Problem: Daniel is always seen with his three friends, but he isn’t mentioned here. Why not?
Solution: Even though we are speculating, a number of explanations can be offered:
Daniel put his three friends in charge of the province of Babylon, while Daniel himself stayed in the king’s court (Dan. 2:49). If this is the case, then Daniel would be needed in the city while the king and his officials were away in the plain of Dura.
Daniel could’ve been out of town. He was, after all, one of the king’s most respected men. Daniel was “ruler over the whole province of Babylon and chief prefect over all the wise men of Babylon” (Dan. 2:47).
Daniel could’ve suffered some sort of sickness—something which constantly affected him (cf. Dan. 8:27).
Daniel’s office is not specifically mentioned in the list of officials that were present (Dan. 3:3). None of the wise men were mentioned. So, he may not have been present.
Daniel’s status as the “chief prefect” may have intimidated the Chaldeans from making an accusation against him.
Daniel’s absence points to the veracity of this account. Why else would the author omit Daniel? Archer writes, “There is no psychological reason for an idealizing romancer to leave Daniel out of this exciting episode. The only way to account for this omission is that in point of fact he was not personally in attendance at this important function.”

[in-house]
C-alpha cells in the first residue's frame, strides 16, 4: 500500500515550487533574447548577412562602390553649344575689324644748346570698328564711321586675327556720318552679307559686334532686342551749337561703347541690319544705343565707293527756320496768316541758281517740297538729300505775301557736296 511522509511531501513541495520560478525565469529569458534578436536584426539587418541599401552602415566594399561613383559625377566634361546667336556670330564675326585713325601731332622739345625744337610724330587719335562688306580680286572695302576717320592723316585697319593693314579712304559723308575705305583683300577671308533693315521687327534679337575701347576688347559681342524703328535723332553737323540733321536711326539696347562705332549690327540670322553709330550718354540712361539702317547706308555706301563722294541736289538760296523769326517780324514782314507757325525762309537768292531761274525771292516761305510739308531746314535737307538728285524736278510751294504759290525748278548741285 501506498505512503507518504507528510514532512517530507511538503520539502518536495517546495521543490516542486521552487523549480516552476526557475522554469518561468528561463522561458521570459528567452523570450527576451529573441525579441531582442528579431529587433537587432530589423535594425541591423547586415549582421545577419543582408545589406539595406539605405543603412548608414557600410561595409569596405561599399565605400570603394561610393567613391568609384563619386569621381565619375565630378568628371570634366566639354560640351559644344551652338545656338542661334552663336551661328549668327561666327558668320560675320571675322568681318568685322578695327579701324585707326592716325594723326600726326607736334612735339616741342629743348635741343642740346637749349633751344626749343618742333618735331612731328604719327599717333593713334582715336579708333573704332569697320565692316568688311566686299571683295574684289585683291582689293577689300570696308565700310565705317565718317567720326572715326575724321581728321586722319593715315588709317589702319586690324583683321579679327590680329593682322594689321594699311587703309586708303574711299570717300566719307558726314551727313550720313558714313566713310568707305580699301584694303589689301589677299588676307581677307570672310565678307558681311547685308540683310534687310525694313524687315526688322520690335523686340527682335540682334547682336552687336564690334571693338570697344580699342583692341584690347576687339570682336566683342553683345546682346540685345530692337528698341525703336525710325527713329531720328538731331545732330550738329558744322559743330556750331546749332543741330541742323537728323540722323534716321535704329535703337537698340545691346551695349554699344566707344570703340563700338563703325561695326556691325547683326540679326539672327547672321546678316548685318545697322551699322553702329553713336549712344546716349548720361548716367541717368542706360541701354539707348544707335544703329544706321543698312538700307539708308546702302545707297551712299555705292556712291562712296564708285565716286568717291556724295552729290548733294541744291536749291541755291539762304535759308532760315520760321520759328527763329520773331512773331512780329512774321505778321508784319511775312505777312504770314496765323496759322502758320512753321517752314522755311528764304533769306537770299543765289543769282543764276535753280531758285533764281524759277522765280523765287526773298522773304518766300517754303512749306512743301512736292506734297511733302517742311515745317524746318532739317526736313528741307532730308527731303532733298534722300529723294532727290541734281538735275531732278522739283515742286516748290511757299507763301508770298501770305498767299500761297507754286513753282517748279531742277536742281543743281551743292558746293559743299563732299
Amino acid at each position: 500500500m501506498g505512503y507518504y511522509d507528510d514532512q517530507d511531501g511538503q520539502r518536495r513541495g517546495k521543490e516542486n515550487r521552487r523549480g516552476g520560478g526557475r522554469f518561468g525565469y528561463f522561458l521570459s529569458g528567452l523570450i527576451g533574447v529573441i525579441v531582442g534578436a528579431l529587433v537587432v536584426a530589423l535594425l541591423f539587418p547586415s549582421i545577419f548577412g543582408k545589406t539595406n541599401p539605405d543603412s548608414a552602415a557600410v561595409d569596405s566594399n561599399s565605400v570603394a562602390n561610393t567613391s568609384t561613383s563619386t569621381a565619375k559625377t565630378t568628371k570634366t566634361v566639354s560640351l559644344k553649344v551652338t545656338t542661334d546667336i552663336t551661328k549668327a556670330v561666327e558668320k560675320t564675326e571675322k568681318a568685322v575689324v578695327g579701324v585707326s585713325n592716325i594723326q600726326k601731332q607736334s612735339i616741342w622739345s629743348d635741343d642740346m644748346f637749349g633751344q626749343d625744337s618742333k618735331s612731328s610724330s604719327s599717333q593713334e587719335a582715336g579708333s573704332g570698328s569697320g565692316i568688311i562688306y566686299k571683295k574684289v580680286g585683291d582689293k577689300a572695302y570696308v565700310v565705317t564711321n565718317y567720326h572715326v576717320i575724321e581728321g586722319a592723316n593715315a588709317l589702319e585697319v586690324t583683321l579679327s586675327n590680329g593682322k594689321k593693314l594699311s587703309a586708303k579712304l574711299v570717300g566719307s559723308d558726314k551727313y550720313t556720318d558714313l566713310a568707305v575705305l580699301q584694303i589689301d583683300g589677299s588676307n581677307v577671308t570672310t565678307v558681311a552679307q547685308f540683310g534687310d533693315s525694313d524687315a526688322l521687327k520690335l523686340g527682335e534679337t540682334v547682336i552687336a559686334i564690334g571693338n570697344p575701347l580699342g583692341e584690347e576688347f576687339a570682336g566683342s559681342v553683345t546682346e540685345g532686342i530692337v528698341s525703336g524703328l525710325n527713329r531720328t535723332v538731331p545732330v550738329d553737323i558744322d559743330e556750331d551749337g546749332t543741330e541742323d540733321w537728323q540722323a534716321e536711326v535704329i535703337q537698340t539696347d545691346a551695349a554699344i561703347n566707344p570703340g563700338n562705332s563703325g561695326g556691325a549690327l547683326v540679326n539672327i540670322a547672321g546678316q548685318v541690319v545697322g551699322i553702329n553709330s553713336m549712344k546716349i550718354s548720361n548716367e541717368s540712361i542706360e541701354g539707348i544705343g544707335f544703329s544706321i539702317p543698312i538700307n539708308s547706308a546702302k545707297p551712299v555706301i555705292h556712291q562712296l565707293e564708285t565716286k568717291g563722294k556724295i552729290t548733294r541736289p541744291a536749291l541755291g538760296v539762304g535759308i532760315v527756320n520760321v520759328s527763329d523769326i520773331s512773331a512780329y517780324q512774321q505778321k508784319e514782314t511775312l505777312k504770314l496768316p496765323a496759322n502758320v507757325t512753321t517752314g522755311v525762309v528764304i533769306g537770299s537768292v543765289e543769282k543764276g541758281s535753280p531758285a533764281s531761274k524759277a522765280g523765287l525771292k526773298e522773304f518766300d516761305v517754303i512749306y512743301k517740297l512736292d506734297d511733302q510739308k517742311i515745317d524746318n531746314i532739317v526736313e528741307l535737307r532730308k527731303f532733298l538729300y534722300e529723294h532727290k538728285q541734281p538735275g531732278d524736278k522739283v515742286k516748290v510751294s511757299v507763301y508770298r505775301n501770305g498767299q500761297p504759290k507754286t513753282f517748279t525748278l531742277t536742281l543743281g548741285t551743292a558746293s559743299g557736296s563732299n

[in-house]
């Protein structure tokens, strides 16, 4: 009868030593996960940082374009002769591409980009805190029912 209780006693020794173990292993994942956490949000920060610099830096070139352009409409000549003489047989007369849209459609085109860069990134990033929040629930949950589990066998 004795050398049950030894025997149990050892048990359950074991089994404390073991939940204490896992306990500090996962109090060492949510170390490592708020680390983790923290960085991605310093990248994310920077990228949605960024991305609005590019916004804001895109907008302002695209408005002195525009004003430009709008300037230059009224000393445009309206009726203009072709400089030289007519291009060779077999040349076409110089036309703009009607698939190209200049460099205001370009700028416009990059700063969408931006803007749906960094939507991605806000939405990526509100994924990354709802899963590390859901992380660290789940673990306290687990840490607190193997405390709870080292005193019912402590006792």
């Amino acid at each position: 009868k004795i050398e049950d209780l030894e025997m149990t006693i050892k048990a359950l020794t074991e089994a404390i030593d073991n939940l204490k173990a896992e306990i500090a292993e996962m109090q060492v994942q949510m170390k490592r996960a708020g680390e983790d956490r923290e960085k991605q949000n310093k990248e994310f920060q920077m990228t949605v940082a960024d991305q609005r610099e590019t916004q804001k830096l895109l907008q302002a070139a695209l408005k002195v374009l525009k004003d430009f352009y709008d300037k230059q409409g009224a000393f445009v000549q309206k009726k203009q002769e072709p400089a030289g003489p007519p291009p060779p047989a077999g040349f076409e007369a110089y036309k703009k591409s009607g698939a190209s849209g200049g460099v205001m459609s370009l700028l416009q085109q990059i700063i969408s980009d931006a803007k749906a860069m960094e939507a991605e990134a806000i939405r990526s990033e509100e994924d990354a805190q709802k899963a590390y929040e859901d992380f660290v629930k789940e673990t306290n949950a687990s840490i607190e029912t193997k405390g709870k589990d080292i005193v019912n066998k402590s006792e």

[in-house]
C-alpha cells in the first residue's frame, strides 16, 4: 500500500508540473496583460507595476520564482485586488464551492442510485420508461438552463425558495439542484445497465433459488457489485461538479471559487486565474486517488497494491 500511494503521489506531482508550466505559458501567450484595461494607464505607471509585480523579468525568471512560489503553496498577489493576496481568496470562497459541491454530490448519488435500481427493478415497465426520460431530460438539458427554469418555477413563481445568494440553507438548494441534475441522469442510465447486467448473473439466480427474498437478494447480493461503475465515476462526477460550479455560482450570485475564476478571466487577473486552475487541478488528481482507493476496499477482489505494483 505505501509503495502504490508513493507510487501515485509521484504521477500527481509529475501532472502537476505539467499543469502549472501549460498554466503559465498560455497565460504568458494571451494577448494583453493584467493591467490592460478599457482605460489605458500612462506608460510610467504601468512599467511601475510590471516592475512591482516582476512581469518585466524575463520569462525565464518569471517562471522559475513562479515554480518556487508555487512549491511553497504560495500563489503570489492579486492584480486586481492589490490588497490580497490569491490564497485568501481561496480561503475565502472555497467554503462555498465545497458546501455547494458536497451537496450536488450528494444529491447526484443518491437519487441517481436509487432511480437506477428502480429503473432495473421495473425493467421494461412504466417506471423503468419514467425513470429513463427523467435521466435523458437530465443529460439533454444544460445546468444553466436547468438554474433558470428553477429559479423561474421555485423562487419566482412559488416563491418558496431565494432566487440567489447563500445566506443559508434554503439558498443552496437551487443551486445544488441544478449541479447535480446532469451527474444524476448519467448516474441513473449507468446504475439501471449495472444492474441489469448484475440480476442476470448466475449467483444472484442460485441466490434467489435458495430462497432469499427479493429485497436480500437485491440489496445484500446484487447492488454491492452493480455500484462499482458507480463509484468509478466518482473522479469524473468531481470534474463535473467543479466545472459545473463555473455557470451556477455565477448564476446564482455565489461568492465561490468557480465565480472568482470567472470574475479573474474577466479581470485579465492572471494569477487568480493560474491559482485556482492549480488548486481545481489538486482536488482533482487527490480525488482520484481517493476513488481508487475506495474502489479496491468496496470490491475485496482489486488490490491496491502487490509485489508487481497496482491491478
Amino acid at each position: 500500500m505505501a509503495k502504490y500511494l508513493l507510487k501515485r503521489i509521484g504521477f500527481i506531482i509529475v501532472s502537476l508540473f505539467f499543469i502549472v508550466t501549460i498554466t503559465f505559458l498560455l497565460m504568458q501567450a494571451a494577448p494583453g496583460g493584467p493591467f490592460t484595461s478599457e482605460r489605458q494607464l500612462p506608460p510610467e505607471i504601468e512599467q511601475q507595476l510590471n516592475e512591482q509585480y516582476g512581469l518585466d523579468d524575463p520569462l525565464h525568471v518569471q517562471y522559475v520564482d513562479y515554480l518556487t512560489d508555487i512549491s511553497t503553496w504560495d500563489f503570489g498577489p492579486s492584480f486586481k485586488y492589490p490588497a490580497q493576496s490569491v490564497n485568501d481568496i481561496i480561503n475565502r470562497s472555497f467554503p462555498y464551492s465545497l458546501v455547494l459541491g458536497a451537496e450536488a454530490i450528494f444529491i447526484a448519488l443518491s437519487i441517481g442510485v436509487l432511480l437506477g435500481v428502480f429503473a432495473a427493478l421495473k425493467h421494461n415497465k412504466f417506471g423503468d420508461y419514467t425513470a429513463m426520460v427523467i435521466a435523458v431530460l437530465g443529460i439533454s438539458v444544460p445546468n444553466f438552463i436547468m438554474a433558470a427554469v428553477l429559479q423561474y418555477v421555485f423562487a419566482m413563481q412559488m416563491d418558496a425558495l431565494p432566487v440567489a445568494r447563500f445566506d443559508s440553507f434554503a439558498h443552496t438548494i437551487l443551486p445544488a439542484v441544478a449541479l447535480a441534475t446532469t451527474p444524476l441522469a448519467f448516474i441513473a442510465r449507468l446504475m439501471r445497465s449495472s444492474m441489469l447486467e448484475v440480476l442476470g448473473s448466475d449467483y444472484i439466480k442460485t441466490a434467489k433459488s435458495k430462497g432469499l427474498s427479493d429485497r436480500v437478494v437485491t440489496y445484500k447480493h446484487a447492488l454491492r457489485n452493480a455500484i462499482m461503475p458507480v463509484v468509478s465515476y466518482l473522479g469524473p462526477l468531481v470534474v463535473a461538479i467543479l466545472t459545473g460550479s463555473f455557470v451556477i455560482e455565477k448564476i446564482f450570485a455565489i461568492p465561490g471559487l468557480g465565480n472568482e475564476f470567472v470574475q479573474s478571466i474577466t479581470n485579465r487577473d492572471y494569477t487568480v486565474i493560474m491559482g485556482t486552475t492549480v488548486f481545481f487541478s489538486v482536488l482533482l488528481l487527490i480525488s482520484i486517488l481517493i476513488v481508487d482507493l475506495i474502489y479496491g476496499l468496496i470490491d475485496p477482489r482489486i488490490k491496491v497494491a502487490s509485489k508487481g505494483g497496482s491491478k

Archer lists six options, but the best of these (in our view) are listed below. Archer, G. L., Jr. (1986). Daniel. In F. E. Gaebelein (Ed.), The Expositor’s Bible Commentary: Daniel and the Minor Prophets (Vol. 7, pp. 55–56). Grand Rapids, MI: Zondervan Publishing House.
 Stephen Miller, Daniel: The New American Commentary (Nashville, TN: Broadman, 1994), 108.
 Archer, G. L., Jr. (1986). Daniel. In F. E. Gaebelein (Ed.), The Expositor’s Bible Commentary: Daniel and the Minor Prophets (Vol. 7, pp. 56). Grand Rapids, MI: Zondervan Publishing House.